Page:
Career Path

A rewarding vocation in a little known area of healthcare

By Ella Lee

Speech Therapy
Joyce Chun
Specialist Speech-Language Pathologist
Cleft Lip and Palate Centre
Prince Philip Dental Hospital
Photo: Ringo Lee

Good communication and interpersonal skills are now essential for most jobs as well as for daily life. However, the general public in Hong Kong tends to underestimate the impact of communication problems and is unaware of the possible solutions provided by speech therapy. There is very limited understanding of the field.

It is the main purpose of speech therapy to provide treatment and counselling for people with communication disorders. The problem may be due to some structural reasons such as a cleft lip and palate, says Joyce Chun, a specialist speech-language pathologist at the Cleft Lip and Palate Centre of Prince Philip Dental Hospital. Other cases may be related to developmental delay in children, hearing impairment or brain injury.

There are also less serious cases such as stuttering, which is more a psychological problem, Miss Chun explains, and voice disorder, which many teachers, sales agents and others who do a lot of talking in the course of their work suffer from.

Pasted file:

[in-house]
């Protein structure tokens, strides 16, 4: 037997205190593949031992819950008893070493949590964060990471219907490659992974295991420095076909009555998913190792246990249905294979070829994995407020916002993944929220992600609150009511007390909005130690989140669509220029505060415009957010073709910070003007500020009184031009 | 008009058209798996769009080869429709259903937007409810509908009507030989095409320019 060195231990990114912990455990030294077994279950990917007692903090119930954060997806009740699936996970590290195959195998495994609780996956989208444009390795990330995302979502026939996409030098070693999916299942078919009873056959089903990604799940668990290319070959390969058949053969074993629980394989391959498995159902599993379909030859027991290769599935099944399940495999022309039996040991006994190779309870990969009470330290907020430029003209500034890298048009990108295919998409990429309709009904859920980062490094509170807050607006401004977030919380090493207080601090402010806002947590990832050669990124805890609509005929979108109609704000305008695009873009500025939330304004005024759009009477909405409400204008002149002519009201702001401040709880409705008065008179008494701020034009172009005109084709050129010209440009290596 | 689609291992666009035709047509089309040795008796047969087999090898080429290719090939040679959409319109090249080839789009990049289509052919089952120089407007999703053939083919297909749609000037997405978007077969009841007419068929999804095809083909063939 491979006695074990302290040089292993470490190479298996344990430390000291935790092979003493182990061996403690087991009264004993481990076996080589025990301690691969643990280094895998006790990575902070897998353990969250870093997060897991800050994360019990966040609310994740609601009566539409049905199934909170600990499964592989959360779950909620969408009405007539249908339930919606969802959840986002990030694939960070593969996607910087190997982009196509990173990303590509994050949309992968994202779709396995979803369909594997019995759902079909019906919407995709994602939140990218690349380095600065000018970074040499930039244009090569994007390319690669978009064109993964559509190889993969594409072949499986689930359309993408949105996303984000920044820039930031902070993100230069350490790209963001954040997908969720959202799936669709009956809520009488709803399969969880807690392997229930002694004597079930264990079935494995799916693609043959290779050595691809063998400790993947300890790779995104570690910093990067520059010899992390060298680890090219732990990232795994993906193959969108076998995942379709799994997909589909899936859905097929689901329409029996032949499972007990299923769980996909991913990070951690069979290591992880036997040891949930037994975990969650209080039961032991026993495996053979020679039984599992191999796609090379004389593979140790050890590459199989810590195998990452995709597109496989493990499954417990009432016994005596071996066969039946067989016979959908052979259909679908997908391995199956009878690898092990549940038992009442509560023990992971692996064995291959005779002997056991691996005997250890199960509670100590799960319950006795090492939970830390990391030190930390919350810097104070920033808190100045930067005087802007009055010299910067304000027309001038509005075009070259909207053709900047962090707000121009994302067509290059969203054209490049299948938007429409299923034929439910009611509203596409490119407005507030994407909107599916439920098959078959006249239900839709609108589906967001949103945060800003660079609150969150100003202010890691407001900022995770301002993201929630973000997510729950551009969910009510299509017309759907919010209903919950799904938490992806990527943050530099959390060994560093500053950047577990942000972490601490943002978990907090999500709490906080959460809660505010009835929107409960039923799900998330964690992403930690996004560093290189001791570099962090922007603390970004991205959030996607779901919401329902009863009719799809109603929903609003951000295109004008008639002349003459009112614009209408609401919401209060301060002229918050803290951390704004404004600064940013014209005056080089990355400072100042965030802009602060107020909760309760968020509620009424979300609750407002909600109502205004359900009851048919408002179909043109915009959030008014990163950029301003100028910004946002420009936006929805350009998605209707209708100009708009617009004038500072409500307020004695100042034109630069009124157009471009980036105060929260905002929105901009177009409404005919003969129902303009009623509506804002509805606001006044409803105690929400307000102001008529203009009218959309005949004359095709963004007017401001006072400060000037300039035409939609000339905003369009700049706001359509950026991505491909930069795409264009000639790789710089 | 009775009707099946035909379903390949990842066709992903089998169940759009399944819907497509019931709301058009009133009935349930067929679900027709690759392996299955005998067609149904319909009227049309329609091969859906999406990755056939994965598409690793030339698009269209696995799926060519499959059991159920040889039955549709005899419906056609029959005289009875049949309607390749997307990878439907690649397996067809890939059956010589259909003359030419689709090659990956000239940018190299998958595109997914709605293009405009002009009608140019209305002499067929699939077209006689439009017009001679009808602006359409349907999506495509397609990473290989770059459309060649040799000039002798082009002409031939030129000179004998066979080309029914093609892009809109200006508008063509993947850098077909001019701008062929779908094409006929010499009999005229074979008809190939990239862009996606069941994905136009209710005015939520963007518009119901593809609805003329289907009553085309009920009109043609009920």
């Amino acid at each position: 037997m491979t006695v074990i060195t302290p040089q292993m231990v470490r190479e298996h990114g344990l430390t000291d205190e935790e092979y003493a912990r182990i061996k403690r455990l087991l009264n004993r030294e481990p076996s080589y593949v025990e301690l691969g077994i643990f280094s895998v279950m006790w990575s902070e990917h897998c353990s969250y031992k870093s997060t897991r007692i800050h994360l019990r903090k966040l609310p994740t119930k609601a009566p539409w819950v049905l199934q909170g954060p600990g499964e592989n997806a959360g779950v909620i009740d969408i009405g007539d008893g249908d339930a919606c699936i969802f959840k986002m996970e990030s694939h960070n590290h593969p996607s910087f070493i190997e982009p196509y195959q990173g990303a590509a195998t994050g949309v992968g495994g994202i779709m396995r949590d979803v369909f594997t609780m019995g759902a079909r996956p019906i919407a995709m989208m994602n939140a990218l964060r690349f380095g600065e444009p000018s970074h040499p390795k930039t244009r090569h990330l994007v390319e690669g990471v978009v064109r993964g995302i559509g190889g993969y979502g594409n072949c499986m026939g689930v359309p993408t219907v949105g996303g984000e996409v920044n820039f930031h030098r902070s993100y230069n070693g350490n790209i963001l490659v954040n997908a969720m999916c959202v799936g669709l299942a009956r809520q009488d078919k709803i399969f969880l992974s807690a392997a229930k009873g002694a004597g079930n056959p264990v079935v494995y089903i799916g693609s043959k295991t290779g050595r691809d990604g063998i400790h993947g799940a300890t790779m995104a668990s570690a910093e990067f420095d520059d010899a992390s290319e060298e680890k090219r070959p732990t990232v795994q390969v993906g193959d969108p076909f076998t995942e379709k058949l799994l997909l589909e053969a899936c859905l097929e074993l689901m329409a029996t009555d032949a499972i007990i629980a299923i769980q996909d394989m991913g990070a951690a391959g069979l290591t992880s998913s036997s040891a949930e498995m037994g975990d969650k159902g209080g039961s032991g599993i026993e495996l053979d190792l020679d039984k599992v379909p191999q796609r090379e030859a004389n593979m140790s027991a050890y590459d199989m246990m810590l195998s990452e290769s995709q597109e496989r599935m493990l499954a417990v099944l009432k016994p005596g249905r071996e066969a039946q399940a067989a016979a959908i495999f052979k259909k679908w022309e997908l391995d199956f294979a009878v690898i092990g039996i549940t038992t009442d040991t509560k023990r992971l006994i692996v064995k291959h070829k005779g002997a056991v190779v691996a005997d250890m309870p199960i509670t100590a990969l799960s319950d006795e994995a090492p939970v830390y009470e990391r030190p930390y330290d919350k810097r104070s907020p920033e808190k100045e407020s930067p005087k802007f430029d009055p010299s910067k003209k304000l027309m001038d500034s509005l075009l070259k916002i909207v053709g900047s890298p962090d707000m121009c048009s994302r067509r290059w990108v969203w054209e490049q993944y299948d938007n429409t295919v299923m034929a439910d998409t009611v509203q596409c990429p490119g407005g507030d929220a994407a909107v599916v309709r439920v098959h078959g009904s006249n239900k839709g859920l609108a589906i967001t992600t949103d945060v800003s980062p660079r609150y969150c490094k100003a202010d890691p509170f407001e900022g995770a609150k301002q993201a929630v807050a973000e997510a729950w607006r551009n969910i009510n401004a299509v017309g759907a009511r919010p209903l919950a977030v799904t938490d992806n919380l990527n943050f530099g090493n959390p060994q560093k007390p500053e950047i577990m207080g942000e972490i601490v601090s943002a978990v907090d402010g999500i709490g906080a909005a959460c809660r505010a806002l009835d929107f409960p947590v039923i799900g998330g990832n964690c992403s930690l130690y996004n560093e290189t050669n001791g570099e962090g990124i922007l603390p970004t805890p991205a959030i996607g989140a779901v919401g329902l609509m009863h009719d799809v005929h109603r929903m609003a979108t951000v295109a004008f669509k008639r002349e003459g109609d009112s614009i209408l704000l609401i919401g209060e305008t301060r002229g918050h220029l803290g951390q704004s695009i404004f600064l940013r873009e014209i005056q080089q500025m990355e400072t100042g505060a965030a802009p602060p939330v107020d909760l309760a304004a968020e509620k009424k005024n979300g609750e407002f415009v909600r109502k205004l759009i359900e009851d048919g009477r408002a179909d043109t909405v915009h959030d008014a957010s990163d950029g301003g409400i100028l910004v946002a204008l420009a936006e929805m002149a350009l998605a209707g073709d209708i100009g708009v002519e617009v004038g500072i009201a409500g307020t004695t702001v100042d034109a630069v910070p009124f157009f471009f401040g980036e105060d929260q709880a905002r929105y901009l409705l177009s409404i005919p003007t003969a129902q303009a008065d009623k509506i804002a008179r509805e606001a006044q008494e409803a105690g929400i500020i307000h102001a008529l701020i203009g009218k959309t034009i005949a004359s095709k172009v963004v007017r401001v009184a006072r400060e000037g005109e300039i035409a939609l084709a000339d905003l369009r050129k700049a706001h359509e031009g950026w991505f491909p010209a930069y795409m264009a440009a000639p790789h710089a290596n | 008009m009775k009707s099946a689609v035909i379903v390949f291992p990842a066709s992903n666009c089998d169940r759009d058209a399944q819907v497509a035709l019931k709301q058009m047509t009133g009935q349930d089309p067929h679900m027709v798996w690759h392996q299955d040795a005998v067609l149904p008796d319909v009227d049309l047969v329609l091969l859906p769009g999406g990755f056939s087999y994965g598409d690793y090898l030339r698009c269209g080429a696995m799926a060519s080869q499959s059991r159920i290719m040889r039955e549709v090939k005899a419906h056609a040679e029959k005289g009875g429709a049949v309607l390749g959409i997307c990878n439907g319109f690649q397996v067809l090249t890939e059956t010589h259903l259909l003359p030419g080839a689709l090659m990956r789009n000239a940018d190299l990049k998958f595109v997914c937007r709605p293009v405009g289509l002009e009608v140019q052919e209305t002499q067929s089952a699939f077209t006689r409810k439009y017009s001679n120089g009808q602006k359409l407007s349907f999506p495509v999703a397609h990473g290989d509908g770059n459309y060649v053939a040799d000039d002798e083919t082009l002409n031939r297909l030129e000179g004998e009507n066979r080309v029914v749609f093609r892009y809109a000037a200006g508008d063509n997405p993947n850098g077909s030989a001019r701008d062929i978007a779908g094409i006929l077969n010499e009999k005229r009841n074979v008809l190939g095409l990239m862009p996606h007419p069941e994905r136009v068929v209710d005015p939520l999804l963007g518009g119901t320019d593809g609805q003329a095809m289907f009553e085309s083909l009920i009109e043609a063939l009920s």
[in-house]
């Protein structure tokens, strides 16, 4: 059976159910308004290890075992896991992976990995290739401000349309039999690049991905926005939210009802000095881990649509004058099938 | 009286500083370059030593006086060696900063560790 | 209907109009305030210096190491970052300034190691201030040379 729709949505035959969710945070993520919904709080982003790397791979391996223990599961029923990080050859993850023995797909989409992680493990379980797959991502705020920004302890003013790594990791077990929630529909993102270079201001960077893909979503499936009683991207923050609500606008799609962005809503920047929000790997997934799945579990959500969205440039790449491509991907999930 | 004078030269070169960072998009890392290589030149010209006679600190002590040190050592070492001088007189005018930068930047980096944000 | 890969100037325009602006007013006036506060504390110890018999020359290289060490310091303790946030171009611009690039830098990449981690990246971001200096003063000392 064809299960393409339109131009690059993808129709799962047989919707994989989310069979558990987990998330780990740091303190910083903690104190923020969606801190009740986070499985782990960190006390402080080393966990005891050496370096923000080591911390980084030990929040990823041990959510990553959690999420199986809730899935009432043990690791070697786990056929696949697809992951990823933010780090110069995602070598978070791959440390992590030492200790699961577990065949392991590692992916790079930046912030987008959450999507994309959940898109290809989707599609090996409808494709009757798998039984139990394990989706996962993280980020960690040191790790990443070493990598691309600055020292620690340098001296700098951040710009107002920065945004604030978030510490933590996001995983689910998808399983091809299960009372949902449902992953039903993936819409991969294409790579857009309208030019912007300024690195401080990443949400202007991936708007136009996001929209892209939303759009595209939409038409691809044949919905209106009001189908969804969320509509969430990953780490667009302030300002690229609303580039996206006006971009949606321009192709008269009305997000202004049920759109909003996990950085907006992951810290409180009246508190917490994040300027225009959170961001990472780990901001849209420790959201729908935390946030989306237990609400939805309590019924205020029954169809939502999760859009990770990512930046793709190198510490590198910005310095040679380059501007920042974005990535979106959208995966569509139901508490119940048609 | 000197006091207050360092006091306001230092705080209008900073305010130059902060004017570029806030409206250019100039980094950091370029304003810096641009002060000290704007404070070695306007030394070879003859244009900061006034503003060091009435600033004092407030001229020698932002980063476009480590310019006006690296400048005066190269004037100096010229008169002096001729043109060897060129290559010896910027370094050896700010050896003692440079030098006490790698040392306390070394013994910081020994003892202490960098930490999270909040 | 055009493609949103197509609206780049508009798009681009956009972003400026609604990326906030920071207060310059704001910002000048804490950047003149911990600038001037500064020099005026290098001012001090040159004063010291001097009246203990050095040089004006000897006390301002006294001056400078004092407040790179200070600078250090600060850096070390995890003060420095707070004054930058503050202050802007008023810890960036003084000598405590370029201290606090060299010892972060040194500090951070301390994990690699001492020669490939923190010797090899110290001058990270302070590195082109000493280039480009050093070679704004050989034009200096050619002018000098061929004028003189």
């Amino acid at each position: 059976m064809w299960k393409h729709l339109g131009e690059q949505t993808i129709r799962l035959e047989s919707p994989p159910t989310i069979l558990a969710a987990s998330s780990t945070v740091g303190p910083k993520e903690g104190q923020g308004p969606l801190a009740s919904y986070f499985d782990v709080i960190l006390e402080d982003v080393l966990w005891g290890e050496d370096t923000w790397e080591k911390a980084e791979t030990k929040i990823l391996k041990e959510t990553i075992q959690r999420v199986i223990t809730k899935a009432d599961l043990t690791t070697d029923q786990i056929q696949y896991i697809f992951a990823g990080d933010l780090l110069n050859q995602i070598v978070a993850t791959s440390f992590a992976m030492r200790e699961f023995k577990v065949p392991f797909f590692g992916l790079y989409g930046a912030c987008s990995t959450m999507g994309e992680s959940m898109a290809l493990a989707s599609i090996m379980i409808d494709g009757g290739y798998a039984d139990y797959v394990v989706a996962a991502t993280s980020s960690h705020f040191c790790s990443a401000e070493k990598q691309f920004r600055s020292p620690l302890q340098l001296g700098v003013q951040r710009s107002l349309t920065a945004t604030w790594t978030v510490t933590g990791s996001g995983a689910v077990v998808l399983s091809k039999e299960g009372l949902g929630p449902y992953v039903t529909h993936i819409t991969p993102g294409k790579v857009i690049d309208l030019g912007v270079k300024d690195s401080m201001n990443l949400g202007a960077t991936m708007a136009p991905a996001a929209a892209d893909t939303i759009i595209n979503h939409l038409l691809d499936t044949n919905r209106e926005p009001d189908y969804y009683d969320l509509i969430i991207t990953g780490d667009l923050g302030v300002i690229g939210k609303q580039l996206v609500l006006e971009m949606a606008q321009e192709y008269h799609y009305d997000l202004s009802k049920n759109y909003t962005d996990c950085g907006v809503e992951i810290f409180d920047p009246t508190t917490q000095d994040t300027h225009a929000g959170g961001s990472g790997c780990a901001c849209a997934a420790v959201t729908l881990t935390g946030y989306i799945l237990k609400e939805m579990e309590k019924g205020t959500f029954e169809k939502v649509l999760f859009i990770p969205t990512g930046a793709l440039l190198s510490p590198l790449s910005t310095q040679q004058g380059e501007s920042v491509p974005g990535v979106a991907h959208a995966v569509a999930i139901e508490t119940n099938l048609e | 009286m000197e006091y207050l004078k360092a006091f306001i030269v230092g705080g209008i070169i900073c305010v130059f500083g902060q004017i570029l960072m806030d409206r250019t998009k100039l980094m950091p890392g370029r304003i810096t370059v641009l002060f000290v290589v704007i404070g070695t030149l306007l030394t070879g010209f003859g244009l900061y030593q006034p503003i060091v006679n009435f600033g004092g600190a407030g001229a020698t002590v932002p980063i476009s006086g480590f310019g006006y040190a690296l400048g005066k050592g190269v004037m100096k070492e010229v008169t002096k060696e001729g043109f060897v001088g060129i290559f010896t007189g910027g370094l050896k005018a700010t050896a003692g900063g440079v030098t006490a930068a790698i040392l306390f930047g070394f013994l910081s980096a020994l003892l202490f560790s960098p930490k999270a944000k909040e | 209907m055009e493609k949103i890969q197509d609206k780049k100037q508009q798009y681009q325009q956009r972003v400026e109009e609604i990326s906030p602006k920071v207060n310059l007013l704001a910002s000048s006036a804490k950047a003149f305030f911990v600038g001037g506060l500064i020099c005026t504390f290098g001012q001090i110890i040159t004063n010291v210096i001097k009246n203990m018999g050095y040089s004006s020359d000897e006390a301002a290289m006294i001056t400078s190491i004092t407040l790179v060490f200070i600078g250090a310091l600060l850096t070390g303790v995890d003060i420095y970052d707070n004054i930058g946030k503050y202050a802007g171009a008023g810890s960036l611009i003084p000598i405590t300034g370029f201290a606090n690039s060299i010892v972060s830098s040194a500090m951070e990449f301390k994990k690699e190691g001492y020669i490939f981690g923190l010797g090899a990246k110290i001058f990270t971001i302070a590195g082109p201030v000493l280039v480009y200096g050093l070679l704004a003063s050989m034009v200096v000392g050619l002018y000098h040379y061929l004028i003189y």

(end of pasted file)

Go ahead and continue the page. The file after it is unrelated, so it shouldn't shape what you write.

"We have to educate them about voice protection," Miss Chun says, "including some breathing exercises that can help them to better utilise their voice."

Another major duty of speech therapists that is always overlooked by others is to handle swallowing disorder cases, which may involve patients suffered from stroke, brain injuries and structural problems of the oral cavity. "We need to teach patients the safest and the most appropriate swallowing method, and to let their families know the best way of feeding them," says Miss Chun.

Speech therapy treatments vary with individual cases. Speech therapists must first identify the problems. The assessment process usually lasts for 30 to 45 minutes, during which time some standardised tests and informal play is carried out. For example, a child may be asked to describe a picture and perform some tasks by following the instructions of the speech therapist. "During the process, we need to pay attention to every detail such as the social skills, eye contact, facial expression and vocabulary of the child, and to compare his performance with the norm," explains Miss Chun.

Group therapy

Treatment is delivered mainly on an individual basis, for example through modelling and imitation to correct the pronunciation of a patient. There may be group therapy, however, in development of social skills among a small group of children.

There are more than 280 speech therapists in Hong Kong. The largest employer in this field is the Hospital Authority with more than 50. Many are also employed in education, working for special schools or the Education and Manpower Bureau. Pre-school child care services are also common. According to Miss Chun, there are more speech therapists providing private services.

"Those with experience working in the field for more than five years have sufficient patients to justify running their own private clinics."